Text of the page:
• 7
    @GandalfSaxe It makes sense from a programmer's view, since you need to "lock" (acquire) a mutex to access the variable protected by the mutex.
    – kennytm
    Feb 5, 2020 at 16:35
  • 2
    @PeterKrauss I suppose you simply do git config 'lfs.http://git-server.com/user/repo.locksverify' false , right? What does it mean "normal status"? It can only mean to disable the lockverify, no? Apr 22, 2021 at 10:48
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The accepted answer fails to answer a secondary aspect of the question, specifically:

If so, isn't it absolutely essential to get anything on git to work? (Minimally, how else could the "ordering" of the log history be established? Worse case, couldn't I have a binary file corrupted by simultaneous writes?)

So I'll address myself to just that portions.

There are no simultaneous writes in git, and the ordering of history is part of the answer why!

When you push a commit to a remote git repository it verifies that the commit that you are pushing is a descendant of what the repository already has as the head of that branch.

If not, the commit is rejected.

If it is, then git will send over a set of blobs (file data), tree objects, and commits.

It then updates the branch head to point to your new commit.

Except if the head changed, it will once again, reject your new commit.

If rejected, you have to pull in the newer changes from the remote repository, and either merge them with your changes, or rebase your changes on top of the new ones (e.g. git pull -r).

Either way, you create a new local commit that is a descendant of what the repository has.

You can then push this new commit to the repository. It is possible for this new commit then to be rejected, forcing you to repeat the process.

Files are never overwritten. The file "mybigfile.mpg" to git is just a blob with a unique ID based on a SHA-256 hash of the file contents. If you change the file, that's a new blob with a new ID.

The filename, that is just an entry in a tree object. These also have IDs based on a hash of their contents.

If you rename a file (or add, remove, etc.) that's a new tree object, with it's own ID.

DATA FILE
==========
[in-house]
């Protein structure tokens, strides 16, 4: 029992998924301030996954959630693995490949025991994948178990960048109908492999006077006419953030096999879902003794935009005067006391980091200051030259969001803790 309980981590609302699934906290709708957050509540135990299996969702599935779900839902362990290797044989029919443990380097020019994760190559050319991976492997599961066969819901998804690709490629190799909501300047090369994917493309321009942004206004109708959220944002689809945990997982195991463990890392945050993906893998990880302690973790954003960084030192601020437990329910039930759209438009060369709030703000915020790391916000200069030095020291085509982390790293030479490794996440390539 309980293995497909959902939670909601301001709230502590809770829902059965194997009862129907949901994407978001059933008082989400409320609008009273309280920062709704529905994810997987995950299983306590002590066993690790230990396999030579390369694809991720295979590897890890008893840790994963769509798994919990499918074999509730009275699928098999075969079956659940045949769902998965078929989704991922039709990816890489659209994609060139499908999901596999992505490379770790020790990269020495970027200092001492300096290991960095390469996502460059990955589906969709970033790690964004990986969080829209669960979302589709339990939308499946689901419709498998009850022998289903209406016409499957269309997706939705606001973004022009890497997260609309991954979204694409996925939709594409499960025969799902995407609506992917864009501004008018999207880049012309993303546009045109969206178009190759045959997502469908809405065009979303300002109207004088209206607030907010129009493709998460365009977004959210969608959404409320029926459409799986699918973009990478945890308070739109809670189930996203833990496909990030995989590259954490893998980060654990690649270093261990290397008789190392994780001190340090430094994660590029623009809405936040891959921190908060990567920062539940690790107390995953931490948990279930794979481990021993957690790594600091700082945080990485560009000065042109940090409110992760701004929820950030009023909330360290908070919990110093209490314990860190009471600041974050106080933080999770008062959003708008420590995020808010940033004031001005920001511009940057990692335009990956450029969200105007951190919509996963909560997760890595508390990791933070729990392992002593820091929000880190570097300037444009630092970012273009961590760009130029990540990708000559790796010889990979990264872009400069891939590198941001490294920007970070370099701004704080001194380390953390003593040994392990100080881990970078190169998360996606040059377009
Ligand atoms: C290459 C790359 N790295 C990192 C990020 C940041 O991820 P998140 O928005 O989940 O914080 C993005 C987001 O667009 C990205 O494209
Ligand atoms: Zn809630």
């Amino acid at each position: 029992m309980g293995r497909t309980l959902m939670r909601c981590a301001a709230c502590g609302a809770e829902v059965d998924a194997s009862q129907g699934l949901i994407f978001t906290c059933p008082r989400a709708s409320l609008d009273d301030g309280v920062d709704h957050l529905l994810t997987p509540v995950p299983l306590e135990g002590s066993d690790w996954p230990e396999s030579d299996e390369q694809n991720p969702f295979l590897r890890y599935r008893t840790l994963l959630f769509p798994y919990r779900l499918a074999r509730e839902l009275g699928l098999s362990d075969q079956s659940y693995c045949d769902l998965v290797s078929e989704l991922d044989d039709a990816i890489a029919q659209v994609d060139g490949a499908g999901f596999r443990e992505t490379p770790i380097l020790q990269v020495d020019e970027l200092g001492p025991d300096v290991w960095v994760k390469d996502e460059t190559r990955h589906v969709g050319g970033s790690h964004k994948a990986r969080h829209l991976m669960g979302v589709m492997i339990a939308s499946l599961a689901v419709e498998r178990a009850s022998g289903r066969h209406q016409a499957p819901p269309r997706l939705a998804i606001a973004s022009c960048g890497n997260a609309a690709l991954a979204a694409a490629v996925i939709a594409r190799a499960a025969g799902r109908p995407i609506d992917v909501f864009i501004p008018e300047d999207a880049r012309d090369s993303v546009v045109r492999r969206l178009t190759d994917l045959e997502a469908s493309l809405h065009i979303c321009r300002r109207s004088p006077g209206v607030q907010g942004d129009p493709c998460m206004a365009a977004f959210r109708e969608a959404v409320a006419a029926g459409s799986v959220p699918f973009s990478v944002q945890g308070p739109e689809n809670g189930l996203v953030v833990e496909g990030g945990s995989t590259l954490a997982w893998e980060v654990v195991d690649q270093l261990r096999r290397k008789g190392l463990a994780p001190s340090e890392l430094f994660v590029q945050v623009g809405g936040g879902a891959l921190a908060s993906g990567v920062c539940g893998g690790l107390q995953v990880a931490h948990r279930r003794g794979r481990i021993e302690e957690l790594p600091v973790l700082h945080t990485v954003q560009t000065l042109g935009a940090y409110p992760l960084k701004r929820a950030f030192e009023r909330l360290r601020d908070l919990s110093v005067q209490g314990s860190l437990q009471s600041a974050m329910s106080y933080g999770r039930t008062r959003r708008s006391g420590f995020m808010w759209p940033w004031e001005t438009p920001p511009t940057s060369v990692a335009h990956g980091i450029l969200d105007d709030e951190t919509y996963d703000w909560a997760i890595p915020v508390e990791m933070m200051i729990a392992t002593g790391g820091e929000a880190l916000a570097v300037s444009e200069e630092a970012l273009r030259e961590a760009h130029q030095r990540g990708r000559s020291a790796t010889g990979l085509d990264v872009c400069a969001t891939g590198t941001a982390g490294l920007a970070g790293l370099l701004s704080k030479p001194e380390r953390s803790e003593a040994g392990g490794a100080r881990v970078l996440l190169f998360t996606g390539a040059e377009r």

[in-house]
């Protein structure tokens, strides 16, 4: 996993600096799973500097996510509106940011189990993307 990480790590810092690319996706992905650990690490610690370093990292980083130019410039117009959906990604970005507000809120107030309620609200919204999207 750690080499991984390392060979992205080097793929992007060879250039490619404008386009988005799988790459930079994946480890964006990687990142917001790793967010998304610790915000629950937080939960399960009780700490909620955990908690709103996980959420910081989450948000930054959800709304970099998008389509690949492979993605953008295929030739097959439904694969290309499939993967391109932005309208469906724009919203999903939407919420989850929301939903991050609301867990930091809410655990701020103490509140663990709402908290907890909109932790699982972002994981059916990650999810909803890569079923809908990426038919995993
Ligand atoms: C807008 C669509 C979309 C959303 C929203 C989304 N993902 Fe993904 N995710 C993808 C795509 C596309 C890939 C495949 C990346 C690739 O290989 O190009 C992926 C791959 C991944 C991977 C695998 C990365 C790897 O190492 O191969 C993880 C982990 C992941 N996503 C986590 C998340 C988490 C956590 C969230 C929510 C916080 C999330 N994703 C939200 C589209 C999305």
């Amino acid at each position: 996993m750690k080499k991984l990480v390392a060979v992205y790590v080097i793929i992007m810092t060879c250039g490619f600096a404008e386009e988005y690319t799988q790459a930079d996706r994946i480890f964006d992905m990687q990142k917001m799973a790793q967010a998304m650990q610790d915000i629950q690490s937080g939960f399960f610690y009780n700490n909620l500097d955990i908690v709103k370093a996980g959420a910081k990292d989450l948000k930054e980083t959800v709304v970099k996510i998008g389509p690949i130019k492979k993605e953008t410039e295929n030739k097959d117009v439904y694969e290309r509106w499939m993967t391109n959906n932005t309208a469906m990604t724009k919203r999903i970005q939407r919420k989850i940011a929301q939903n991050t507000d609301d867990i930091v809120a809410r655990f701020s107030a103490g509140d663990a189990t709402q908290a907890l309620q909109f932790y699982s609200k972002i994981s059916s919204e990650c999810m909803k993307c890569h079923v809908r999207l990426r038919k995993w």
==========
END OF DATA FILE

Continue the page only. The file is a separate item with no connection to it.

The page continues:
Because these are part of the history (a commit includes the id of the top tree being committed, as well as IDs of its parents), these objects (blobs, trees, commits, signed tags) are only ever added to the repository, and never modified.

Git history is always ordered, because it is a linked list, with links pointing to the parents. Zero commits for the initial commit, two or more for merge commits, and one otherwise.

And they don't require any explicit locking, because git checks for conflicts before making a change.

Only the file that contains the ID of the head commit on a branch needs to be locked, and then only for a brief moment between checking for changes and updating it.

Locks in git-lfs address a very different problem. Binary assets usually cannot be merged, and often involve large amounts of work in changing them.

This is especially true of large assets.

If two developers start making changes to the same file, one set of changes will have to be discarded, and then recreated starting with the other change as a base.

git-lfs locking prevents this from happening by accident. If you encounter a lock, you either wait until later to make your changes, or you go talk to the person who has that lock.

Either they can make the requested change, or they can release the lock and allow you to make your change on top of their changes so far. Then when you're done, you can push your change and release the lock, allowing them to continue with your change.

Thus, it allows changes (the entire developer process, not file-writing) for specific files to be serialized, rather than the parallel-then-merge paradigm used for textual source files.